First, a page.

Are medical homes a good idea and just what are they anyhow?
It appears that the current administration in Washington will be launching a 3-year medical home program that may be an option for qualified Medicare beneficiaries in states that are participating in this program. What it boils down to is those who do qualify will live in Medicare housing where they will be seen on a regular basis by primary care doctors and other health care providers. Those other providers would possibly include social workers, therapists and nurse practitioners.
This is initially a pilot program to see if all goes well and to assess if Medicare recipients do get a high level of care offered to them. Overall though, the main reason behind this pilot program is to ideally reduce costs. Evidently the new program will offer access to things like dietitians and physical therapists, something not usually covered by the “original” Medicare. So this program may just be a step in the right direction and be a benefit to Medicare recipients who need these kinds of specialized services.
What is happening right now is that if a senior is on Medicare and needs a service that isn’t covered under their plan, they have two choices – either pay for the service out-of-pocket or buy Medicare supplemental insurance. Generally speaking, it’s a smart move for seniors to have Medicare supplemental insurance so they are covered for things they may need. Buying this later often becomes more expensive.
To make this new program work, it seems that Medicare will be joining hands with Medicaid, state and federal health care programs, and private insurers in states that will offer the medical home program. For instance, Vermont already has a medical care home model in operation. By all reports, it seems to be doing what it was created to do, provide “uniform standards for advanced primary care.” It’s not just Vermont that has implemented this kind of a model either; so have Maine, Colorado and Massachusetts.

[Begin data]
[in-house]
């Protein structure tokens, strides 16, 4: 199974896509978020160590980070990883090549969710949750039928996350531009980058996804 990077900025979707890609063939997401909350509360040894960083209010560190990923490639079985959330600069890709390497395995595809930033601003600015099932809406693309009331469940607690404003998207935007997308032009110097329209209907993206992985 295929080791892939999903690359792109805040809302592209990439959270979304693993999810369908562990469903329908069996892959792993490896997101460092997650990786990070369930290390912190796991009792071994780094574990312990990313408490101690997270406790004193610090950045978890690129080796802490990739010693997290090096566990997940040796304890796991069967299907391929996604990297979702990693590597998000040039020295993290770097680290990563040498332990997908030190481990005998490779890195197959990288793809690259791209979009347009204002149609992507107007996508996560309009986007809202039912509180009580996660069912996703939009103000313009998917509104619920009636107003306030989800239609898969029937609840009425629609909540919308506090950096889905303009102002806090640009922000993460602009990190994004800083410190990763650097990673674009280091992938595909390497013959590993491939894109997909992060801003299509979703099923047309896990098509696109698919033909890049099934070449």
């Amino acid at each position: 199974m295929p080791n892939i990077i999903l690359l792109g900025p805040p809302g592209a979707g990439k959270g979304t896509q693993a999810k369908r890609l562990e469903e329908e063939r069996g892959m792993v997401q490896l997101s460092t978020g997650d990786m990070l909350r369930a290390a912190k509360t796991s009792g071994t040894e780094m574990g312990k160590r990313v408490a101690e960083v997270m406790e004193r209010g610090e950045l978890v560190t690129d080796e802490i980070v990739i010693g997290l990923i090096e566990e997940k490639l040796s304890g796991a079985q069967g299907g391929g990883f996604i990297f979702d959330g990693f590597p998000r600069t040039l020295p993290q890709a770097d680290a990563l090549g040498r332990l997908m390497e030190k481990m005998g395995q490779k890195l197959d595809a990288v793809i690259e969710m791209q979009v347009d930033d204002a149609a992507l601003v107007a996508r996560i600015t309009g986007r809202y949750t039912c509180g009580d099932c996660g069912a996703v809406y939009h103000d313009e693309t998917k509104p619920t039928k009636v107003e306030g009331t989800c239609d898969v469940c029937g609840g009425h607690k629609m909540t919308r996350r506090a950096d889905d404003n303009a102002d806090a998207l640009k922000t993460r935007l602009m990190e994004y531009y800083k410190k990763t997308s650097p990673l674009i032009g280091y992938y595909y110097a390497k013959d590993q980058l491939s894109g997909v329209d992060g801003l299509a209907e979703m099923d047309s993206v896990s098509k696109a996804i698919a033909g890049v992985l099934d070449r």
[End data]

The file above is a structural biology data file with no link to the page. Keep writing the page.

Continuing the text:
Never before has Medicare taken part in something this big and different. It breaks all the traditional rules and blazes some new trails. In addition to this it will be the first time that private insurance companies and primary care physicians will actually be on the same page when it comes to compensation. Of interest is that Vermont doctors get an extra patient bonus of $1.20 to $2.39 a patient, per month, to look after their care and get a further bonus if a patient’s health improves based on certain criteria.
If you’re making plans for the future, now is the time to call about making changes to your Medigap plans or improve your Medicare coverage. It is open enrollment until December 31, 2009.